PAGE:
You need to have a communication plan, even just an informal plan that keeps you honest. When will I communicate, how much time will I devote to this incredibly valuable activity. Employees need to know what to expect and when to expect it, and I am not suggesting a good plan is they expect very little and not very often. You need to ask them the question, “What do you want to know about?” and you need to add in what they need to know about. If your information is being cascaded through layers of management, then you need to be sure that the information integrity is maintained through the cascading. Each manager should have a clear understanding of the information to be presented and should be able to present it in a consistent manner. It is quite damaging to have conversations around the water cooler where some employees have been given one story, some have been given a similar story but perhaps with a different ending and others may have not even had a story.
When in doubt, stand and shout
Don’t underestimate the power in a 15 minute toolbox, stand up meeting. Get up on your soapbox and talk about what’s going on, the current initiatives, how we are tracking against our targets and budgets. I have heard lots of very positive feedback regarding these sessions when talking engagement with employees. They take very little time to conduct and really connect management and their employees.
Bad news is good news
Can you believe it, communication is so important that people even genuinely appreciate hearing the bad news every bit as much as the good news. Now I’m not silly, I know there are times when you simply can’t tell your staff every little thing that is going on and it may not necessarily be in their best interest to hear, but a general sense of the direction of the business is absolutely essential information. Open, honest and transparent communication is the key to connecting with and engaging your staff.
Which way are we facing and why?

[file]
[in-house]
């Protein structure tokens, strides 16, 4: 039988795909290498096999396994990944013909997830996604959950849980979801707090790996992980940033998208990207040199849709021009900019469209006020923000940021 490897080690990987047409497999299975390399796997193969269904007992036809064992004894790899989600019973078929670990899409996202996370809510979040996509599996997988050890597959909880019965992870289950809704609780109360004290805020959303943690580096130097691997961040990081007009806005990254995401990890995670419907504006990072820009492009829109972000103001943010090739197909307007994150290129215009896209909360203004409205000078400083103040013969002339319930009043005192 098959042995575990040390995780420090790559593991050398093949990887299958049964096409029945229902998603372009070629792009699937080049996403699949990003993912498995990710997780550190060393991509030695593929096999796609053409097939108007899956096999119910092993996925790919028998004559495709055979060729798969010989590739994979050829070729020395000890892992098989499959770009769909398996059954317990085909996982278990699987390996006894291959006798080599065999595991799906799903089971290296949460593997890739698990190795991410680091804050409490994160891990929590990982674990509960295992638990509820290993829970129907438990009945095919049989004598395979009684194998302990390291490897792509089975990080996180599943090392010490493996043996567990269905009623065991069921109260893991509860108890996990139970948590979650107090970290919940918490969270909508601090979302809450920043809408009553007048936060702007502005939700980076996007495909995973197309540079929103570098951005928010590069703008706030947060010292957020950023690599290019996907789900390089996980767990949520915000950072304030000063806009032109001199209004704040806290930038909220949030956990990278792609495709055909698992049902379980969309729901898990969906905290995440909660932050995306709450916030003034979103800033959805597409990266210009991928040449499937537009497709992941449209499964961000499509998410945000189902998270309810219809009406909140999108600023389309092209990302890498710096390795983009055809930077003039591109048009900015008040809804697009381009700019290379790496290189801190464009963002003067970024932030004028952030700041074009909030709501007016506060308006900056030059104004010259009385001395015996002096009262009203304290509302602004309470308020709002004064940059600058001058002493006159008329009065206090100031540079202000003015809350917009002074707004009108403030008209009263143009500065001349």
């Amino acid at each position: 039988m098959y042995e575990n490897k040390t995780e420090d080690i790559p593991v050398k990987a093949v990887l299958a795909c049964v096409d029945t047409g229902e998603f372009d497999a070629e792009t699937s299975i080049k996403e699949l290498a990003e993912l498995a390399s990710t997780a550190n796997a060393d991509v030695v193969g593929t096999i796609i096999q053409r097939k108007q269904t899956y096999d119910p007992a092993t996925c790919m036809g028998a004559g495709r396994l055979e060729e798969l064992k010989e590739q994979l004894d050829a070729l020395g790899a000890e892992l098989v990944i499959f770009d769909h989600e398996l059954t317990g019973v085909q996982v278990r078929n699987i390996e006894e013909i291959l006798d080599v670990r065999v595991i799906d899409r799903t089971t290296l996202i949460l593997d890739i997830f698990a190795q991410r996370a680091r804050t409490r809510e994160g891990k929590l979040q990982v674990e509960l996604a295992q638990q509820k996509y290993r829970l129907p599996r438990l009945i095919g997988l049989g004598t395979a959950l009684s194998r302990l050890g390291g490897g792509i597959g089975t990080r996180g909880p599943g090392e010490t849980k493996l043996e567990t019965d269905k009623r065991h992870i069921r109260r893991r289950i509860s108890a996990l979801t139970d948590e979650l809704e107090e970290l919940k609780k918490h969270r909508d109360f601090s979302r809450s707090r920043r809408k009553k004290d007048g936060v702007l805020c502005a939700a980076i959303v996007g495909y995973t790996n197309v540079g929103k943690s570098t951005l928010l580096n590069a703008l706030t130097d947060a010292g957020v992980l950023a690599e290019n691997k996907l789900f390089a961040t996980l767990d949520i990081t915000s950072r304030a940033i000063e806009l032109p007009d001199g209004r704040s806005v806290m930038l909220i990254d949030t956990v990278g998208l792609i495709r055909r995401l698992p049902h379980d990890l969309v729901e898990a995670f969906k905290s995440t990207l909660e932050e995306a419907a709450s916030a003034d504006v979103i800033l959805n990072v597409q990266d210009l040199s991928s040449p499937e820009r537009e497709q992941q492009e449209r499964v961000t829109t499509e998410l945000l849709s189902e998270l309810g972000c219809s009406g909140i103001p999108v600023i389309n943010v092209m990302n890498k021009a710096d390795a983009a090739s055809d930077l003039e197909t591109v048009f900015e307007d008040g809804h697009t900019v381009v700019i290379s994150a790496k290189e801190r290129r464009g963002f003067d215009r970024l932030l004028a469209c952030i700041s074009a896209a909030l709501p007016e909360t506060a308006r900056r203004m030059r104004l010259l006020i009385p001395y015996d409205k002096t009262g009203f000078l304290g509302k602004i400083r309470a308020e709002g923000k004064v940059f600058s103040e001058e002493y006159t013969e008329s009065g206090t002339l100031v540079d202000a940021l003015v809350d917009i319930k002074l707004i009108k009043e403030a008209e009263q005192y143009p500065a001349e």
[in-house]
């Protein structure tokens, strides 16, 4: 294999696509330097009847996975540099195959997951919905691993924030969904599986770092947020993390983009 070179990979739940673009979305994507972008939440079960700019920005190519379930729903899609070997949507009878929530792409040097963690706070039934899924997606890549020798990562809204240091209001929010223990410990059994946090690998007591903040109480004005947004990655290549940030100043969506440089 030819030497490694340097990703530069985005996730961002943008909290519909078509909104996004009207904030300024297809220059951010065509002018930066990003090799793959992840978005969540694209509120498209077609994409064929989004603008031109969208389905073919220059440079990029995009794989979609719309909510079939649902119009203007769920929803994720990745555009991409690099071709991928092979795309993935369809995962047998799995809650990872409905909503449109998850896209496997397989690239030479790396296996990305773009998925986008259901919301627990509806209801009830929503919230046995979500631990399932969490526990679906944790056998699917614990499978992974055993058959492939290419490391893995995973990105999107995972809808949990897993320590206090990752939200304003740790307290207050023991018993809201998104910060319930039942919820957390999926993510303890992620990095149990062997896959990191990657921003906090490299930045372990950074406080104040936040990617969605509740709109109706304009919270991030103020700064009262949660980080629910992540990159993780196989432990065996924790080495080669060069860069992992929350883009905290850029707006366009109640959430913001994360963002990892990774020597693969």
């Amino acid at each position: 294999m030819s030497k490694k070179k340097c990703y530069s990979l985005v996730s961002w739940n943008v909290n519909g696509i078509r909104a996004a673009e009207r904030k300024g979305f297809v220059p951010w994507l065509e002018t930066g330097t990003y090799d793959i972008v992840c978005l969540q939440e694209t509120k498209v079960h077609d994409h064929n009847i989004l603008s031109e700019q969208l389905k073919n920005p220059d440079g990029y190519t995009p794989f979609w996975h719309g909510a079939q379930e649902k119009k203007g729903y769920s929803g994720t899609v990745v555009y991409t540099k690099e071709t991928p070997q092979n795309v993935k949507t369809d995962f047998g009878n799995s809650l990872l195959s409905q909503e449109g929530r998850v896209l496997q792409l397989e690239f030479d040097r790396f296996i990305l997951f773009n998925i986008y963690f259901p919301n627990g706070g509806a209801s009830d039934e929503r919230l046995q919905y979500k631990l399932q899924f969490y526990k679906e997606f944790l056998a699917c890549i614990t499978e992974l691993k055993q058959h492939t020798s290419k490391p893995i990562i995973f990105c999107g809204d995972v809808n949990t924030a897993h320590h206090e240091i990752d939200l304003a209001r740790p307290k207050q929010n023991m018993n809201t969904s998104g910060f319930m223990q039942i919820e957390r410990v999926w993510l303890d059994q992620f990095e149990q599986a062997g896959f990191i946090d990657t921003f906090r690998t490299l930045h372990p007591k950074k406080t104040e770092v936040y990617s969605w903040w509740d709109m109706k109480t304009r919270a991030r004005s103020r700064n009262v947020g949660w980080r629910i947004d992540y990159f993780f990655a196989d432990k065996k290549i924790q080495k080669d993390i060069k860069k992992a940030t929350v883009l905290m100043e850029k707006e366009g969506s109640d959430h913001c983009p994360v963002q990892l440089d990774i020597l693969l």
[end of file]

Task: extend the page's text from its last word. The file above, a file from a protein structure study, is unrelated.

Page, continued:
Through my many engagement-based group discussions with employees I have found it to be the case that staff who feel engaged and invested in the company may want some degree of line of sight of the pointy end of the business. They don’t need to listen to phone taps from the CEO’s cell phone, but they need to be able to connect the work they are doing to the overall direction and strategy of the company and in so doing they are able to better visualise and their value to the company and how this influences their career.
Often, Key Performance Indicators are so localised that it is difficult to connect what you are measured on to the overall business direction and strategy which may isolate staff from the relevance of the business strategy. In order to develop and change cultures, you need to turn the eyes of the crowd, and subsequently the mind-sets, in the direction of the pointy end. It’s difficult to do if they don’t know what they are looking for.
Go forth like Bruce and communicate. Good luck and would love to hear your comments on what communication works well and also what doesn’t.
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Many thanks to my nephew James Westmore for his wonderful artwork and to Rosie Broadfoot for her continued enthusiasm for editing my posts.